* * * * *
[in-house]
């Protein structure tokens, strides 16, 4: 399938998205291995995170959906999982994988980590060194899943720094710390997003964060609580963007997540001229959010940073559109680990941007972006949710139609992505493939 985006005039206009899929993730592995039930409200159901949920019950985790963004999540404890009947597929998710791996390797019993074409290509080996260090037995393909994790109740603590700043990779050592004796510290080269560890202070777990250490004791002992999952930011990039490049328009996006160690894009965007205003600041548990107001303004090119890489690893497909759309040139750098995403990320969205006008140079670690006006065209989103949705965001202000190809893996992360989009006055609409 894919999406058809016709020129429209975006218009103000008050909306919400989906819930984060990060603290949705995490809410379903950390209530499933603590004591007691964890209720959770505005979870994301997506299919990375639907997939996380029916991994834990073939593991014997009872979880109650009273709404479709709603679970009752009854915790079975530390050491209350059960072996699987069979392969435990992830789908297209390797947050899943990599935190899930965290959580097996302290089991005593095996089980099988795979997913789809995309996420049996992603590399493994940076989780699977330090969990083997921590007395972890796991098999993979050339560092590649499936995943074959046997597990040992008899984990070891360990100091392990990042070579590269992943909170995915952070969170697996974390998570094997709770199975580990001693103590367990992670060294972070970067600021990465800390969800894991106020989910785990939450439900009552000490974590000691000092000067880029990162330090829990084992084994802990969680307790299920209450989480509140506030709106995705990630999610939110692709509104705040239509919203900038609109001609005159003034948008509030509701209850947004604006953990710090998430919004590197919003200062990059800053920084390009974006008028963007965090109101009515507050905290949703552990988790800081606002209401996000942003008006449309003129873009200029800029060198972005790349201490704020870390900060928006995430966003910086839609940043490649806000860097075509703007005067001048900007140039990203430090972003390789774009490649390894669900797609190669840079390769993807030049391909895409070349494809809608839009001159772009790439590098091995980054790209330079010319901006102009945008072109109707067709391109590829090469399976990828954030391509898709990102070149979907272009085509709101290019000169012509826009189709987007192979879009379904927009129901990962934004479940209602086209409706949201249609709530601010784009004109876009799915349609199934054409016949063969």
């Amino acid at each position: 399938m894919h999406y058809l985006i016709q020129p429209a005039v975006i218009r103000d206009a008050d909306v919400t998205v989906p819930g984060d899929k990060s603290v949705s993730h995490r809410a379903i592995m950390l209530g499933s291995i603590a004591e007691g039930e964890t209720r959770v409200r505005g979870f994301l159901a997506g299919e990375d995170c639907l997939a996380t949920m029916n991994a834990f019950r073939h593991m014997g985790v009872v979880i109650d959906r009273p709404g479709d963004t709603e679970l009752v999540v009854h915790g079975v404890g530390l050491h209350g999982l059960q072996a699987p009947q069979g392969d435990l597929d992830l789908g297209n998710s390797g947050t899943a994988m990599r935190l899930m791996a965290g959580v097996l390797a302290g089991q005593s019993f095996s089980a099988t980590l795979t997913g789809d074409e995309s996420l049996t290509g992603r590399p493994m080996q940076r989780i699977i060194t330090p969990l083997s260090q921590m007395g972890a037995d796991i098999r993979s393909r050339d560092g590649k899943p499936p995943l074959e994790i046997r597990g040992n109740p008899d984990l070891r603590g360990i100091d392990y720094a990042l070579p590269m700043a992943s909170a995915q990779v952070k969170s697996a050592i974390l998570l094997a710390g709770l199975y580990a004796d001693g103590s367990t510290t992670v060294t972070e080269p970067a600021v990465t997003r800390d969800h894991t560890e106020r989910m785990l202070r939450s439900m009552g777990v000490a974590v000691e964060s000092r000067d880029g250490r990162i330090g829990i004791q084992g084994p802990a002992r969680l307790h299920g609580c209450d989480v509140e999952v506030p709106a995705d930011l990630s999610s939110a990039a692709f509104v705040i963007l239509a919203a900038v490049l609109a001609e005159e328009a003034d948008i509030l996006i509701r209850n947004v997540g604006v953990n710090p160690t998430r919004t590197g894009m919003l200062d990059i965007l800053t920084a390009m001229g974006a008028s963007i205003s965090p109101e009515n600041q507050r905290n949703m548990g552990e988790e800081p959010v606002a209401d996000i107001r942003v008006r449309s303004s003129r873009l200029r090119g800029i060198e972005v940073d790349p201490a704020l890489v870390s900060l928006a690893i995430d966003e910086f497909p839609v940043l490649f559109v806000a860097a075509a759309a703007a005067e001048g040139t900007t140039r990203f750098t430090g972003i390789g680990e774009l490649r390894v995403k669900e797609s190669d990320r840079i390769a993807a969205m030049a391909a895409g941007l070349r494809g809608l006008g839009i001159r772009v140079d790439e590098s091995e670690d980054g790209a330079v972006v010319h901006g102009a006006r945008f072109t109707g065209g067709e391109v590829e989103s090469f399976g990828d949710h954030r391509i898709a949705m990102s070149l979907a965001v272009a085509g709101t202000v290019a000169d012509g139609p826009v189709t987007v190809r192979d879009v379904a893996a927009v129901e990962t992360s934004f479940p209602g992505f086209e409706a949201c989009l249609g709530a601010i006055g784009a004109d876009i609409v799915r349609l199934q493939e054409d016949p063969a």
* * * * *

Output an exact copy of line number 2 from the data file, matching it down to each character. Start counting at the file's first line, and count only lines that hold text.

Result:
């Protein structure tokens, strides 16, 4: 399938998205291995995170959906999982994988980590060194899943720094710390997003964060609580963007997540001229959010940073559109680990941007972006949710139609992505493939 985006005039206009899929993730592995039930409200159901949920019950985790963004999540404890009947597929998710791996390797019993074409290509080996260090037995393909994790109740603590700043990779050592004796510290080269560890202070777990250490004791002992999952930011990039490049328009996006160690894009965007205003600041548990107001303004090119890489690893497909759309040139750098995403990320969205006008140079670690006006065209989103949705965001202000190809893996992360989009006055609409 894919999406058809016709020129429209975006218009103000008050909306919400989906819930984060990060603290949705995490809410379903950390209530499933603590004591007691964890209720959770505005979870994301997506299919990375639907997939996380029916991994834990073939593991014997009872979880109650009273709404479709709603679970009752009854915790079975530390050491209350059960072996699987069979392969435990992830789908297209390797947050899943990599935190899930965290959580097996302290089991005593095996089980099988795979997913789809995309996420049996992603590399493994940076989780699977330090969990083997921590007395972890796991098999993979050339560092590649499936995943074959046997597990040992008899984990070891360990100091392990990042070579590269992943909170995915952070969170697996974390998570094997709770199975580990001693103590367990992670060294972070970067600021990465800390969800894991106020989910785990939450439900009552000490974590000691000092000067880029990162330090829990084992084994802990969680307790299920209450989480509140506030709106995705990630999610939110692709509104705040239509919203900038609109001609005159003034948008509030509701209850947004604006953990710090998430919004590197919003200062990059800053920084390009974006008028963007965090109101009515507050905290949703552990988790800081606002209401996000942003008006449309003129873009200029800029060198972005790349201490704020870390900060928006995430966003910086839609940043490649806000860097075509703007005067001048900007140039990203430090972003390789774009490649390894669900797609190669840079390769993807030049391909895409070349494809809608839009001159772009790439590098091995980054790209330079010319901006102009945008072109109707067709391109590829090469399976990828954030391509898709990102070149979907272009085509709101290019000169012509826009189709987007192979879009379904927009129901990962934004479940209602086209409706949201249609709530601010784009004109876009799915349609199934054409016949063969």